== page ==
A British Airways Airbus A380 superjumbo went on a 10-hour flight to nowhere on Sunday night after the leaders of a military coup in the West African nation of Niger suddenly closed the country’s airspace, fearing an international military intervention to restore a civilian leader to power.
British Airways flight BA56 took off from Johannesburg, South Africa, bound for London Heathrow at around 7:45 pm on Sunday night for what should have been a 10-and-a-half-hour flight to the United Kingdom.
The flight path usually sees the massive double-deck aircraft fly an almost straight line up the middle of Africa through Zimbabwe and Zambia, The Democratic Republic of Congo, and onwards through Chad, Niger and Algeria.
The route specifically avoids Libya due to the danger of flying through Libyan airspace, which borders Nigers to the North East.
On Sunday night, flight BA56 had already made it to Chad and was about to cross into Niger when the military junta abruptly shut the country’s airspace. Flying around Niger to the West would have added around 1,000 miles to the flight path meaning there wasn’t enough fuel to get the aircraft all the way to London.
As a result, the pilots took the decision to perform a 180-degree turn and fly all the way back to Johannesburg, getting back to South Africa’s financial capital in almost the same time it would take to have flown to London on a normal day.
But the BA56 service certainly wasn’t the only flight hit by the sudden and dramatic closure of Niger’s airspace.
A second British Airways A380 flight from Johannesburg to London Heathrow, which was meant to depart at 9:20 pm, was delayed at the last minute and is currently scheduled to take off on Monday afternoon – presumably with extra fuel to fly around Niger.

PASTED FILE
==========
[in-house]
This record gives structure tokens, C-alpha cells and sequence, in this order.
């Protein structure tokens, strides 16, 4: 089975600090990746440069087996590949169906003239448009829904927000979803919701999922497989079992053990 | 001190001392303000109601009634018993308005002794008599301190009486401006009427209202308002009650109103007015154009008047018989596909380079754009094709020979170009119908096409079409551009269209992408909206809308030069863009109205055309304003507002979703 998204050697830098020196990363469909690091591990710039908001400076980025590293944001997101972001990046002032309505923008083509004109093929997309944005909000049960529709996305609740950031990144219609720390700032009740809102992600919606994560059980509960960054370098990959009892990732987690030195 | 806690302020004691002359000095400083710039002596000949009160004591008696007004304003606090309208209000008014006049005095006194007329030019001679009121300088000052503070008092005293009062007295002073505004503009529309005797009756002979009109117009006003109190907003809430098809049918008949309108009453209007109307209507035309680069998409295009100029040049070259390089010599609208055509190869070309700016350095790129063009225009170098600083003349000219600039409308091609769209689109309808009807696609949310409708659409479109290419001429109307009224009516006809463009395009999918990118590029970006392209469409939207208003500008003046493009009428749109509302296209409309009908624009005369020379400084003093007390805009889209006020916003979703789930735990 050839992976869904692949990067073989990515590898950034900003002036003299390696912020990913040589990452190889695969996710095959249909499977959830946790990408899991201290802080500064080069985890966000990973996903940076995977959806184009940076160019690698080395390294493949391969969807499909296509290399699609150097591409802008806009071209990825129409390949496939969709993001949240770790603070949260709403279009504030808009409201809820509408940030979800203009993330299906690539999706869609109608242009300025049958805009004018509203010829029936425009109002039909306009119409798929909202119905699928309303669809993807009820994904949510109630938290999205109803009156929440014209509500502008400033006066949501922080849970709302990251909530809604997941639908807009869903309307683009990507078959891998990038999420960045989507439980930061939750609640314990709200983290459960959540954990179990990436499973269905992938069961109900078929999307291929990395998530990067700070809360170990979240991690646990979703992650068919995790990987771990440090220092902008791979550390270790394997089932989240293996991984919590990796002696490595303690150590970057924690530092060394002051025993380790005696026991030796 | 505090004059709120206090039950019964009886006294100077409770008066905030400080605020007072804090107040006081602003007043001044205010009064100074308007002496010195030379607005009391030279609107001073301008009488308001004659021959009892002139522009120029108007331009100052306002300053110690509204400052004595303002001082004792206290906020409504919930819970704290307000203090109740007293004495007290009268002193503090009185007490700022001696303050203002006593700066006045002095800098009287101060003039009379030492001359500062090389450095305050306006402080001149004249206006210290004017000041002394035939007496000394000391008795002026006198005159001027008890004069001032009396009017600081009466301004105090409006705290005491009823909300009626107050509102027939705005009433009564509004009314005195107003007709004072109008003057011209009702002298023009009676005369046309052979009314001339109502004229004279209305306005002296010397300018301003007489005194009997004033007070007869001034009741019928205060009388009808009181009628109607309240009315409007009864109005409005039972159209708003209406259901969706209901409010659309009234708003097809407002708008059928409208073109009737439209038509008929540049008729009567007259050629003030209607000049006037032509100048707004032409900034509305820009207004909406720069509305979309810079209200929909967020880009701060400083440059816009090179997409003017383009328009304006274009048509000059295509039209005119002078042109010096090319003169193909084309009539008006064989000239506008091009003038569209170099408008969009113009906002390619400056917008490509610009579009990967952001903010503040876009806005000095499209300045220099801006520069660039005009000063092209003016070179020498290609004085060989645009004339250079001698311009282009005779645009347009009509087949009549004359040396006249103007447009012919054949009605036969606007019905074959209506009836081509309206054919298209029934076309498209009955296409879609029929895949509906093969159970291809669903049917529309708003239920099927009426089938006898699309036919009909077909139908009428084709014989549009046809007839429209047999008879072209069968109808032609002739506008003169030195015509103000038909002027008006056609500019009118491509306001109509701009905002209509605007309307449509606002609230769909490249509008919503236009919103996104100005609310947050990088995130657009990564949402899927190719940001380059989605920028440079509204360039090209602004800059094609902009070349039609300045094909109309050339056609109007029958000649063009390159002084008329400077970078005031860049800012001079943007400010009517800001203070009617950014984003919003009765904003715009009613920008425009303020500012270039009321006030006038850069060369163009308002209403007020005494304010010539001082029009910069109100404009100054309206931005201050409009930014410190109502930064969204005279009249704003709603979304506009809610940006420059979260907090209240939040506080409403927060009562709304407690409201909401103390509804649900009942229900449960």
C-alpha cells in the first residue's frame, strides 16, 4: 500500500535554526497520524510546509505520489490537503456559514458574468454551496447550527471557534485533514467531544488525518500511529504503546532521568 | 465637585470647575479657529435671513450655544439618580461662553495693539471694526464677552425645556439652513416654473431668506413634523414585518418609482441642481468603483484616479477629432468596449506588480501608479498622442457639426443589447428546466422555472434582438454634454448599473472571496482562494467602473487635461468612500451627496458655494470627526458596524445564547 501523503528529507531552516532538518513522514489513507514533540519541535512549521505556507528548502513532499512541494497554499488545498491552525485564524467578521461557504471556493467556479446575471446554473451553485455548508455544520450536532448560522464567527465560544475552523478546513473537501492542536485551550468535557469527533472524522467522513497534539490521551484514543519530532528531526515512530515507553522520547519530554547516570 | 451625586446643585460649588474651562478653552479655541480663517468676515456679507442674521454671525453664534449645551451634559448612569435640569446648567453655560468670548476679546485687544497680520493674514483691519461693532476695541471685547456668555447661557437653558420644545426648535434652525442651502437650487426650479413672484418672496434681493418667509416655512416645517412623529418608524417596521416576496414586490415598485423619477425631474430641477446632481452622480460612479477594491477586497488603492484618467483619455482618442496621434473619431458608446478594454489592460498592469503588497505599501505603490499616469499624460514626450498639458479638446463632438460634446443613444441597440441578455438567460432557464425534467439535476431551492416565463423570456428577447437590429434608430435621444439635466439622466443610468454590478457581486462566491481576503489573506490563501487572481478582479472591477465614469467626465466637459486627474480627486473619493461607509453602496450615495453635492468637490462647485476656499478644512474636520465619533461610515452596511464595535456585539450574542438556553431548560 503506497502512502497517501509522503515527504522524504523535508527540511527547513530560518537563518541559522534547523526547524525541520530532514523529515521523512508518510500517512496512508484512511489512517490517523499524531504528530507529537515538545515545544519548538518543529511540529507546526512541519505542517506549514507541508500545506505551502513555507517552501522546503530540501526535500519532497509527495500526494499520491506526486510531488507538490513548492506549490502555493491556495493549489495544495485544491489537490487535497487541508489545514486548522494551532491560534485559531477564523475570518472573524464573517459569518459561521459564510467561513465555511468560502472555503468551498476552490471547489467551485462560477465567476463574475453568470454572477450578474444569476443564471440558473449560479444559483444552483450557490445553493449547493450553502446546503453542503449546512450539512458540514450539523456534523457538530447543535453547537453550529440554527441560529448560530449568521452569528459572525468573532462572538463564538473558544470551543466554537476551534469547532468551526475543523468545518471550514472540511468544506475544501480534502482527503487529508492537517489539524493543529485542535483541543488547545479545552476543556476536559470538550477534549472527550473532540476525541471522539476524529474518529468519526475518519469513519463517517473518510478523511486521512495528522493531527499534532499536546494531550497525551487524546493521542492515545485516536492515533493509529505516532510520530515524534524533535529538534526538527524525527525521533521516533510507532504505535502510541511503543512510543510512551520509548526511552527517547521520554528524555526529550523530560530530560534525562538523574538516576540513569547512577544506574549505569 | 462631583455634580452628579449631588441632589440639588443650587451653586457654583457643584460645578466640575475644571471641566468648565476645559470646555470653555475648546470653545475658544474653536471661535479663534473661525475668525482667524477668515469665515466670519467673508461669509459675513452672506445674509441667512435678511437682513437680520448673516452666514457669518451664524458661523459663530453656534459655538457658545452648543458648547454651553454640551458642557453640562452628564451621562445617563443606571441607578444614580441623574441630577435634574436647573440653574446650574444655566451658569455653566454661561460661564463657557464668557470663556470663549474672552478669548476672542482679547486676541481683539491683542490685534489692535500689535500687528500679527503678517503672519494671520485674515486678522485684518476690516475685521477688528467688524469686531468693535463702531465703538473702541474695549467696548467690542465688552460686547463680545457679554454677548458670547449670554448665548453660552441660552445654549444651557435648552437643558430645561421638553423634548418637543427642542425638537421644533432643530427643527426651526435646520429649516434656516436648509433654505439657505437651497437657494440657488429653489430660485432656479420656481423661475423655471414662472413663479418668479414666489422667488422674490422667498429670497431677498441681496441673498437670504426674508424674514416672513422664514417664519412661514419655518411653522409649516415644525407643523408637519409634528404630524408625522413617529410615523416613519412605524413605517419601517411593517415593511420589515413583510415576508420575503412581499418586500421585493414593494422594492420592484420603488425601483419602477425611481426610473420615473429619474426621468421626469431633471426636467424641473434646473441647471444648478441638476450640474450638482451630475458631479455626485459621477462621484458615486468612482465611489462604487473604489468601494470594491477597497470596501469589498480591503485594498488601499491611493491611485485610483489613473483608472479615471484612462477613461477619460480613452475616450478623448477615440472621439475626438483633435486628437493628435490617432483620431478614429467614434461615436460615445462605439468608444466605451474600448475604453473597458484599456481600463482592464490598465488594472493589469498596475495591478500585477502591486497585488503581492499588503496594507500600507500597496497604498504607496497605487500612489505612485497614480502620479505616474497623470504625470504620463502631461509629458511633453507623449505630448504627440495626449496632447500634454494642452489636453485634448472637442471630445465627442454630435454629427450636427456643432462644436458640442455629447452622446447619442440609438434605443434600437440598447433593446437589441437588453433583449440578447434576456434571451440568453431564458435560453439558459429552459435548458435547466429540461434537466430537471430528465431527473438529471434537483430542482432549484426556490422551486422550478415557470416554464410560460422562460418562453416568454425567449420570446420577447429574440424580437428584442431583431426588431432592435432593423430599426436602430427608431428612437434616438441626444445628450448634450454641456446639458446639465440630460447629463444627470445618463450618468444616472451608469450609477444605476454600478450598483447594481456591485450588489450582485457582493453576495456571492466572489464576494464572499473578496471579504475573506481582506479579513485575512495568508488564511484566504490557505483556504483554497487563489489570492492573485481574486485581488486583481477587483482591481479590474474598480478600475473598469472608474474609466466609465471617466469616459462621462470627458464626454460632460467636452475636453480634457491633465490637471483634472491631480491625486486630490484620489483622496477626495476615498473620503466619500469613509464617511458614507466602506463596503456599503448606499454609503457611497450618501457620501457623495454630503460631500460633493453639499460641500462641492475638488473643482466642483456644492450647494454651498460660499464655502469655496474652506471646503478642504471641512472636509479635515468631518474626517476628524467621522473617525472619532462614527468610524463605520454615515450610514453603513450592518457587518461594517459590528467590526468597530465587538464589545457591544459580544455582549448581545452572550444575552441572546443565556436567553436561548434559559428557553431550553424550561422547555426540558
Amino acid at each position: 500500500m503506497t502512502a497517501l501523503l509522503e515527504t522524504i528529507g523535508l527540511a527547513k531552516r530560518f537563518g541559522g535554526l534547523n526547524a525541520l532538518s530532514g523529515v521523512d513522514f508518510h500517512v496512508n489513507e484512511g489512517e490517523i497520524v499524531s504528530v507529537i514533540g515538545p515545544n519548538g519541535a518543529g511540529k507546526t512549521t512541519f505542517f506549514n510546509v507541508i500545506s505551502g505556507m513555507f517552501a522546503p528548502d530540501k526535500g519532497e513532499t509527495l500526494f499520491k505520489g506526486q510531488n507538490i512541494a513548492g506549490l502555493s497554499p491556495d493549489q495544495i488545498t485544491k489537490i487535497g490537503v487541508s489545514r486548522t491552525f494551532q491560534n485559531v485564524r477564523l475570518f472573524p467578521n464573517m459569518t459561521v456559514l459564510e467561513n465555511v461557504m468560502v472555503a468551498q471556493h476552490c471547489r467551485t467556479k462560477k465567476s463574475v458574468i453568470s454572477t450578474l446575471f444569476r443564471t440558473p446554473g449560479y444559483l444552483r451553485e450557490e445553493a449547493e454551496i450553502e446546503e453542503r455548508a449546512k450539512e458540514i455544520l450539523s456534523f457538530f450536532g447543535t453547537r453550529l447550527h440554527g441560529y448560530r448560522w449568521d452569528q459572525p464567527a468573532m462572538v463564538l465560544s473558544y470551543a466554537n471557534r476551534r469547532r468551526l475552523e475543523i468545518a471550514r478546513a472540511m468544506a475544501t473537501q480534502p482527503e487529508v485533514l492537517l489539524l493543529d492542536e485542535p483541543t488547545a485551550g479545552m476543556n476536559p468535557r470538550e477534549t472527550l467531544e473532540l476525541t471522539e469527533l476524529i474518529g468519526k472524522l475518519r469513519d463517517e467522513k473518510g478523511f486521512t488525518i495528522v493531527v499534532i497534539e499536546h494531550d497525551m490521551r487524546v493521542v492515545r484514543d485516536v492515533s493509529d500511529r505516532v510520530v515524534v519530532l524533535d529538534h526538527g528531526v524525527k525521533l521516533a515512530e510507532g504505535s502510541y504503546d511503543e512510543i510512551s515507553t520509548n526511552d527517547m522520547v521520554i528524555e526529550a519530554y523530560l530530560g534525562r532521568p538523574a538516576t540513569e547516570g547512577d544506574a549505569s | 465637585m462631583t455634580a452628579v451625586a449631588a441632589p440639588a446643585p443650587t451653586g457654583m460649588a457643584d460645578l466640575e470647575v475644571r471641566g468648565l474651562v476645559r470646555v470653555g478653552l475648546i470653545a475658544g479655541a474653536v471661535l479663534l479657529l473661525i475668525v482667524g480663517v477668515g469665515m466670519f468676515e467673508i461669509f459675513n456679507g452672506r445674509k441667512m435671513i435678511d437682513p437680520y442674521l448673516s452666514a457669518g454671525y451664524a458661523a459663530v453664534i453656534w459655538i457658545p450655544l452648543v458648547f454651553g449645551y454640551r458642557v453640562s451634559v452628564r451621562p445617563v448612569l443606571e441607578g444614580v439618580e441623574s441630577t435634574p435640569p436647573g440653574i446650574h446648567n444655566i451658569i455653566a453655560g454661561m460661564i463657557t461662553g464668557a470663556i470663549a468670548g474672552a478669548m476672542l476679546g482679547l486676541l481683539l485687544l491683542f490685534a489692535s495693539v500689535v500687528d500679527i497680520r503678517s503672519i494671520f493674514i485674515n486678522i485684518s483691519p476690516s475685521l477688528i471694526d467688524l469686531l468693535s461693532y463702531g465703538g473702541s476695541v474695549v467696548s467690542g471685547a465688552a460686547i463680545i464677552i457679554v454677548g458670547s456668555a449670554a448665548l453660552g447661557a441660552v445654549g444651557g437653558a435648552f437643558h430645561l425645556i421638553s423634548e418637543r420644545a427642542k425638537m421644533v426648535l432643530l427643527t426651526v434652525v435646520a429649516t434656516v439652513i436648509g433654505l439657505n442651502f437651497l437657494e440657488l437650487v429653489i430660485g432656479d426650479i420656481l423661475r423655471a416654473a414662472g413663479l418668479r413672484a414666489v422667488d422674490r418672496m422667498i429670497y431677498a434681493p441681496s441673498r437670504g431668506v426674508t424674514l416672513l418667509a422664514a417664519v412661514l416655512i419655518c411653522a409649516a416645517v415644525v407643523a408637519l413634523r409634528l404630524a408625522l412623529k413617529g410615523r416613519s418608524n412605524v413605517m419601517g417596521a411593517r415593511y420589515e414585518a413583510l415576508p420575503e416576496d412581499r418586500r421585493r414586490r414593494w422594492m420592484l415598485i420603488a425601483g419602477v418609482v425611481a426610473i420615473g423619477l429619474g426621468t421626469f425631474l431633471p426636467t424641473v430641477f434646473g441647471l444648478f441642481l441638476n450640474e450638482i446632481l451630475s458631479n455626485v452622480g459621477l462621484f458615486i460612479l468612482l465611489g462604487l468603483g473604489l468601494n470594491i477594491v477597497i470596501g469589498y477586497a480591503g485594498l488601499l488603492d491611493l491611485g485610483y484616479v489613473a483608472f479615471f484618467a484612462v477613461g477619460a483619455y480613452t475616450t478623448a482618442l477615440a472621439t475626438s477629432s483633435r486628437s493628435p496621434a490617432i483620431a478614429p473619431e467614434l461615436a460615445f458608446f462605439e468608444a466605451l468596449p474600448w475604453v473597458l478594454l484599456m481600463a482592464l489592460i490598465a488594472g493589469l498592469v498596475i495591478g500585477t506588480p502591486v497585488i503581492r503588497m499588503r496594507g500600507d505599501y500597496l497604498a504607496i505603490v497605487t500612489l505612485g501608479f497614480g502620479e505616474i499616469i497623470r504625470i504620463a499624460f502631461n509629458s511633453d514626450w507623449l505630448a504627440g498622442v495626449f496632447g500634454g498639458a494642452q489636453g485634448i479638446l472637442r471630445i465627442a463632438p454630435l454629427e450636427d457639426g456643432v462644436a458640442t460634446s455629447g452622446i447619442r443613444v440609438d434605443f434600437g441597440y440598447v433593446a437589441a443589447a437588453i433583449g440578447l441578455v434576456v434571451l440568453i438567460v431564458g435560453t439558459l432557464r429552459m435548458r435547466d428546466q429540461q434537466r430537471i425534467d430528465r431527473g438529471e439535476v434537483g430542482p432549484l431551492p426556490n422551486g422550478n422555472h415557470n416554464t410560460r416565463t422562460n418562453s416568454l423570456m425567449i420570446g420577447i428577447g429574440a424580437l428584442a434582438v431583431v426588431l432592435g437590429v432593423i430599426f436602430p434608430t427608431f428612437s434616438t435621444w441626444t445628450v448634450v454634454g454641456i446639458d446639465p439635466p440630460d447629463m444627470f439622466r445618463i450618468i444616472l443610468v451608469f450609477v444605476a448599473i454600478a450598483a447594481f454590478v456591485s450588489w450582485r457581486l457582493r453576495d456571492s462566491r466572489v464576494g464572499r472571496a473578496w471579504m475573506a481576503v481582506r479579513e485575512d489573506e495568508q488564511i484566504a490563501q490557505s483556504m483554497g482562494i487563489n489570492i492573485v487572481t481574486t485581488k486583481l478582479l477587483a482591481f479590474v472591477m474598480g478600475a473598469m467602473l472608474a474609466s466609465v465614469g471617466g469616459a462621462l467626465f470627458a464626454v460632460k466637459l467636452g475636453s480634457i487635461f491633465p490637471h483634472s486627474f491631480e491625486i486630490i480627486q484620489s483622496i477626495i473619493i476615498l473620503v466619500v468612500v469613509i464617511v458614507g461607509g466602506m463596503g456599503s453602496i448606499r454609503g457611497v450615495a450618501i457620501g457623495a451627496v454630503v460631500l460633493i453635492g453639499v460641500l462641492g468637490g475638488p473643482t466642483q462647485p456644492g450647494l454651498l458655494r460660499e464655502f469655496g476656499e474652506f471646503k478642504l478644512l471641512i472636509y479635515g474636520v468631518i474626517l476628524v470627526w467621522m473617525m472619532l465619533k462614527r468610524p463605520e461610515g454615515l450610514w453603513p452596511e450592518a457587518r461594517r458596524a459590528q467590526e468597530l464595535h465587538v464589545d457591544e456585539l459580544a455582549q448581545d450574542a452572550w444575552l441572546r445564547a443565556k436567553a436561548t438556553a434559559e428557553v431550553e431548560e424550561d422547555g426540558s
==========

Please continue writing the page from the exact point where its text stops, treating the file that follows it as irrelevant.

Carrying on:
And a British Airways flight from Cape Town to London Heathrow ended up diverting to Lagos in Nigeria to get extra fuel to complete the flight. That was the same strategy that German flag carrier Lufthansa used for its Johannesburg to Frankfurt service – marking the first time that a Boeing 747-8 aircraft has landed in Lagos.
Meanwhile, an Air France flight from Johannesburg to Paris ended up diverting to Abidjan in the Ivory Coast to take on additional fuel due to the closure of Niger’s airspace.
Unfortunately, Lagos Airport isn’t equipped to handle A380 Superjumbos and other airfields across West Africa didn’t have the resources to handle so many diverted flights. As a result, there were cancellations, diversions and air returns across Africa on Sunday night as airlines responded to the closure of Niger’s airspace.
A British Airways spokesperson told us that they had apologised to customers due to an issue outside of its control. In a statement, the airline added: “We’ve apologised to those customers affected for the disruption to their journeys. Our teams are working hard to get them on their way again as quickly as possible.”
The group behind Niger’s coup – which goes by the name of the National Council for the Safeguard of the Homeland (CNSP) – fears a group of West African states are about to intervene militarily.
The Economic Community of West African States (ECOWAS) had set a Sunday evening deadline for the CNSP to end their coup and restore a democratically elected leader to power.
Mateusz Maszczynski honed his skills as an international flight attendant at the most prominent airline in the Middle East and has been flying throughout the COVID-19 pandemic for a well-known European airline. Matt is passionate about the aviation industry and has become an expert in passenger experience and human-centric stories. Always keeping an ear close to the ground, Matt's industry insights, analysis and news coverage is frequently relied upon by some of the biggest names in journalism.